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Progress Tracking the IEA’s Latest World Energy Outlook

In its Net Zero Emissions by 2050 scenario, the IEA is increasingly bullish about solar and nuclear, less so wind.

In its stated policy scenario, the IEA views government policies as increasingly supportive of wind, solar, and nuclear. This dynamic has long been the case for wind and solar, but is new for nuclear.

Introduction


This Radiant Energy Group report analyses how the International Energy Agency’s (IEA) World Energy Outlook’s (WEO) long-term electricity generation forecasts have changed since previous reports, and what this implies about political and expert opinion on the need for the world’s largest clean energy sources.


The IEA released its latest annual WEO on the 27th of October 2022. The report forecasts electricity generation by energy source in a Stated Policies (STEPS) scenario that accounts for today’s policy settings and a Net Zero Emissions by 2050 (NZE) scenario that maps out a way to achieve a 1.5°C stabilisation in the rise in global average temperatures, alongside universal access to modern energy by 2030.


 

Executive summary


Net zero emissions by 2050 scenario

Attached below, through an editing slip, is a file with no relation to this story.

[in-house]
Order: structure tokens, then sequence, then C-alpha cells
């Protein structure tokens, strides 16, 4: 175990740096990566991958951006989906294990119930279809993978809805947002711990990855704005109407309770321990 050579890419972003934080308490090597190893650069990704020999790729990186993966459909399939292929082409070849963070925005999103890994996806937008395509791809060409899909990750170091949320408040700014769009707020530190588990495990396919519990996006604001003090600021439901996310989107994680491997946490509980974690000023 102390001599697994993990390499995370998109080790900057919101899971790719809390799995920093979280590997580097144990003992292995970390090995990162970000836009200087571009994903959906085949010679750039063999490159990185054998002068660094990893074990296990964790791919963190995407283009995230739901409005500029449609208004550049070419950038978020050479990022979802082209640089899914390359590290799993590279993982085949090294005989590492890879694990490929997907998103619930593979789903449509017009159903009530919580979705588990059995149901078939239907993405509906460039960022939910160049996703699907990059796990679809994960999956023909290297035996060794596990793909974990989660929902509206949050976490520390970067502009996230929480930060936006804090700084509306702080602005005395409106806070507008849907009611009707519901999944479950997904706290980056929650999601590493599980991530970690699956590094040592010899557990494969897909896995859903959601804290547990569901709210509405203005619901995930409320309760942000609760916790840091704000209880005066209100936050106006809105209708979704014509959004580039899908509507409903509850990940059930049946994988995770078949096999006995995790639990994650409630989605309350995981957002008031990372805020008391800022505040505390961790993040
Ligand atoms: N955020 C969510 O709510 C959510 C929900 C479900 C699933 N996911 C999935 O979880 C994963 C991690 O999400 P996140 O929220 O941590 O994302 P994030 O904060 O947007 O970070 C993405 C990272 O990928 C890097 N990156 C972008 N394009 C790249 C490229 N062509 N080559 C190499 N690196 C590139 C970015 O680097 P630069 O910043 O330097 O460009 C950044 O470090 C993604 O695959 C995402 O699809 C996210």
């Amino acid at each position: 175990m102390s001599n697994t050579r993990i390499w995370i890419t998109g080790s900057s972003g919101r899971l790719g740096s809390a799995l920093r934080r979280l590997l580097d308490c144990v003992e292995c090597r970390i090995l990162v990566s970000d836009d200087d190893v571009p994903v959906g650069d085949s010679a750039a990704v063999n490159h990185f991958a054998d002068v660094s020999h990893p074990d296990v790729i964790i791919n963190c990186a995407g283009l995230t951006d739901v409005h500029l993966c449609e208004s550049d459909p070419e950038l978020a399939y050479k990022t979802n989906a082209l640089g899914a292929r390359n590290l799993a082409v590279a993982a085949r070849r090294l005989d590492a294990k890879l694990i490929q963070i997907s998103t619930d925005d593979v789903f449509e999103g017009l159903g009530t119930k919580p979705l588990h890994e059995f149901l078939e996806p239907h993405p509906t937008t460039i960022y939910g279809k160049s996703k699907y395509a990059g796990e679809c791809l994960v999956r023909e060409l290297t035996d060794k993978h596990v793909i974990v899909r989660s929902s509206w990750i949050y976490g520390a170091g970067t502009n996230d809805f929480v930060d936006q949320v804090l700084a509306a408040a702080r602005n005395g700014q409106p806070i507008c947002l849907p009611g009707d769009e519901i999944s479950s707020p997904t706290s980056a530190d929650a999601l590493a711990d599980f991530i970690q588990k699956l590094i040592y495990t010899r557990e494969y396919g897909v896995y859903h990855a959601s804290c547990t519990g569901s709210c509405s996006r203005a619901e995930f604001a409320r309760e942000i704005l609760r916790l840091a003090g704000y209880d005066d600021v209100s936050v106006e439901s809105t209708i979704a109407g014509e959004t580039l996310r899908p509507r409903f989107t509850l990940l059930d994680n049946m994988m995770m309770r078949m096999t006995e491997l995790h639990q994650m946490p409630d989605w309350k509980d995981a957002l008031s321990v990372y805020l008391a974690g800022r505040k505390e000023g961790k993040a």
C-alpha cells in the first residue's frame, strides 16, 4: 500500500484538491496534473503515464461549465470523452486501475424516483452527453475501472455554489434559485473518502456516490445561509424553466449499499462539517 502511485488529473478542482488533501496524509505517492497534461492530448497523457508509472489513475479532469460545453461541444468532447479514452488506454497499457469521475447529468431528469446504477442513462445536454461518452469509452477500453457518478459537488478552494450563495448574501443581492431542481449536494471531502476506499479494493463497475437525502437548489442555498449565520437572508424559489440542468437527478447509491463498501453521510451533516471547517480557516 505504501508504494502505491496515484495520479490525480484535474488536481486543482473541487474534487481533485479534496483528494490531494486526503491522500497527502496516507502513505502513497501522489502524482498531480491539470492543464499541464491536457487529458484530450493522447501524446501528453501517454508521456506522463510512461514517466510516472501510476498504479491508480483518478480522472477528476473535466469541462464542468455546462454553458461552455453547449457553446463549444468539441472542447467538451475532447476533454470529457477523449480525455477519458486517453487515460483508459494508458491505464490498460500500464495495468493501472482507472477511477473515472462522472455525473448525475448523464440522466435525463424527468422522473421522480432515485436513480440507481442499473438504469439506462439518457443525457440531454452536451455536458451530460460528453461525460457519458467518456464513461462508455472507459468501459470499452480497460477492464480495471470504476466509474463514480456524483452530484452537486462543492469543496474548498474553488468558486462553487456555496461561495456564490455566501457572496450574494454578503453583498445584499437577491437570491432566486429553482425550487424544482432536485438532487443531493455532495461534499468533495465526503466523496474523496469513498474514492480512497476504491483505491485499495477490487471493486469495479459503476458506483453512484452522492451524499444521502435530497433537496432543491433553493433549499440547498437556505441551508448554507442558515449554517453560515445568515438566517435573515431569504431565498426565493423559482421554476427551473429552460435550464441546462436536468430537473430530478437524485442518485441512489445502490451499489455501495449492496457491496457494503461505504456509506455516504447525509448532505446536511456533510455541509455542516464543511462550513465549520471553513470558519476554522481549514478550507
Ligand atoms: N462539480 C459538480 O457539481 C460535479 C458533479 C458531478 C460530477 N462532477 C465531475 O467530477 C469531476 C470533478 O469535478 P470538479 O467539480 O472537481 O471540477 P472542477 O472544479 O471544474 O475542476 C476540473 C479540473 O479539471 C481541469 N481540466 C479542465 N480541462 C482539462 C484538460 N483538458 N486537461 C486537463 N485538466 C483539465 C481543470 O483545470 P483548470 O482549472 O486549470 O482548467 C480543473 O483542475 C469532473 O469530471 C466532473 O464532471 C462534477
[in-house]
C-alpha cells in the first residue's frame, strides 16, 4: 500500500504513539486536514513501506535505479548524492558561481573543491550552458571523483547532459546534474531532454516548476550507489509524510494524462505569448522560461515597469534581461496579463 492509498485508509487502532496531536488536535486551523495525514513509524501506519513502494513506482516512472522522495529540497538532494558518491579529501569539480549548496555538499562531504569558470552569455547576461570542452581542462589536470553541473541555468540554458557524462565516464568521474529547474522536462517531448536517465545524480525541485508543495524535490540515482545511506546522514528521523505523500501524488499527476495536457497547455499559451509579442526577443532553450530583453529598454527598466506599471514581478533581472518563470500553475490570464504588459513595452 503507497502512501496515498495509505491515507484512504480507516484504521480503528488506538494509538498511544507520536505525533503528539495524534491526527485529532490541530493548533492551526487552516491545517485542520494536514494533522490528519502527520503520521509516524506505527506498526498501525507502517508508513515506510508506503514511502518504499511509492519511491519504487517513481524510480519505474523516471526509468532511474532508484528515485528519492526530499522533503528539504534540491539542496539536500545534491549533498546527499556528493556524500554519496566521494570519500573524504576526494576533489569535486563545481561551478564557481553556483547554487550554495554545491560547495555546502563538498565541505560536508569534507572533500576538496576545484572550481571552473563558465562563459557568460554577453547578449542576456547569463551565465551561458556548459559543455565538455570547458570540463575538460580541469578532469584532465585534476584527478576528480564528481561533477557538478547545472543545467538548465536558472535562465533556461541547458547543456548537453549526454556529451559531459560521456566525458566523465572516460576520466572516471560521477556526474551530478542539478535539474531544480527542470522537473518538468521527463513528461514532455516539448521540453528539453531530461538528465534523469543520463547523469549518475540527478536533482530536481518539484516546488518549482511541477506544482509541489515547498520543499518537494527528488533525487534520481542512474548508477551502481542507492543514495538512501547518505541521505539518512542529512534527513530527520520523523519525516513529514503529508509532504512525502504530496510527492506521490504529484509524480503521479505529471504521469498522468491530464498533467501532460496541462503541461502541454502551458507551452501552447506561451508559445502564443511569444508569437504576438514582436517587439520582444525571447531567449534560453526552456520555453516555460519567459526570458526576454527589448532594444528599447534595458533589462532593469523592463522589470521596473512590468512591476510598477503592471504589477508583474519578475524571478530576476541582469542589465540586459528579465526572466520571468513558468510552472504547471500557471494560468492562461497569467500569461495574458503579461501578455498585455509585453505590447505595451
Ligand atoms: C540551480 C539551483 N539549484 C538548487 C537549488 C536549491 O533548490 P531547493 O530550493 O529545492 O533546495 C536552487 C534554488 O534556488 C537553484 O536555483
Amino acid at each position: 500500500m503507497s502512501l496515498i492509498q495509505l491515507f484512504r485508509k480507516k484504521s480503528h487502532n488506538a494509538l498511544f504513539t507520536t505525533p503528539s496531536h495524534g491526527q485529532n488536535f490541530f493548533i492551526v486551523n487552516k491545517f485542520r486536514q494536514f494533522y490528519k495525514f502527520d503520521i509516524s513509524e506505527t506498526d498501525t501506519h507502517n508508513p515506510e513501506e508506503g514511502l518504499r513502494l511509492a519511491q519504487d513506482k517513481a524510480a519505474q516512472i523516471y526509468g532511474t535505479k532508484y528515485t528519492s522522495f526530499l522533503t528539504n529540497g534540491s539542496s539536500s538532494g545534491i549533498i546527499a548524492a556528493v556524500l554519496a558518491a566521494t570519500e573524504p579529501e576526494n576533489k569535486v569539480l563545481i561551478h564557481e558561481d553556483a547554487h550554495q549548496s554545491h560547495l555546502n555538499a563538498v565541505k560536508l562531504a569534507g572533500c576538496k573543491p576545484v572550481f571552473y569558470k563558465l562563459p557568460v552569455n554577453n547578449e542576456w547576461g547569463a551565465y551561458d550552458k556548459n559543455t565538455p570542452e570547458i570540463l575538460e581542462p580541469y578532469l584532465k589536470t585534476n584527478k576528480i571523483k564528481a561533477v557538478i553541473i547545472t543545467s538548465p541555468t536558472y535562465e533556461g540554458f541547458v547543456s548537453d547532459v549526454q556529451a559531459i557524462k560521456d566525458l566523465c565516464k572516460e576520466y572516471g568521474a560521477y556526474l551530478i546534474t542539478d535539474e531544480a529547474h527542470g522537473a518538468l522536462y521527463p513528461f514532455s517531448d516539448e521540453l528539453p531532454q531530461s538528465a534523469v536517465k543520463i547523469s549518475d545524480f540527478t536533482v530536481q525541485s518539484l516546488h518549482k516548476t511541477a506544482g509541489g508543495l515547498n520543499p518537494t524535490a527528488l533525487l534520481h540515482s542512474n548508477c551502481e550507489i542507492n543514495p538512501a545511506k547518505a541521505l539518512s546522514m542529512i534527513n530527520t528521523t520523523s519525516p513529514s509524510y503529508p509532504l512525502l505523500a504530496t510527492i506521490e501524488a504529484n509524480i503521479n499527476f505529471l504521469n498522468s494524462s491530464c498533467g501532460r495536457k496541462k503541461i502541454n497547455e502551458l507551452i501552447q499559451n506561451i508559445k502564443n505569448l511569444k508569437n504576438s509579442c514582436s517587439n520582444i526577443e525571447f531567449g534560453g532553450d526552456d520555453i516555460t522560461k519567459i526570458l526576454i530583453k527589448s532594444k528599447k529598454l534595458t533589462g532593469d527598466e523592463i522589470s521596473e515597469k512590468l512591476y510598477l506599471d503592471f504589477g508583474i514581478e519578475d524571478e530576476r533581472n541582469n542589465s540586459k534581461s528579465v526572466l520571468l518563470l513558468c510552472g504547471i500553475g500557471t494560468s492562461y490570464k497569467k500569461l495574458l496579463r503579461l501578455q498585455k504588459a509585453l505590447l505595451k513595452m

• The IEA is increasingly bullish about solar and nuclear energy’s role in reaching net zero emissions by 2050, while still important, wind energy’s role has been diminished.

  • To reach net zero by 2050, nuclear generation is modeled to need to grow at 152 TWh per year between 2030-2040, 17% faster than its fastest historic growth rate in 1979-1989.

Stated policy scenario

  • The IEA views government policies as increasingly supportive of the use of wind, solar, and nuclear energies.

  • The United States and South Korea have seen the largest increase in policy support for nuclear energy.

  • China andIndia have in place policies that will support the largest and fastest forecast increase in nuclear generation.

  • Where solar and wind have seen ever-increasing policy support over the past 8 years it is a new trend for nuclear.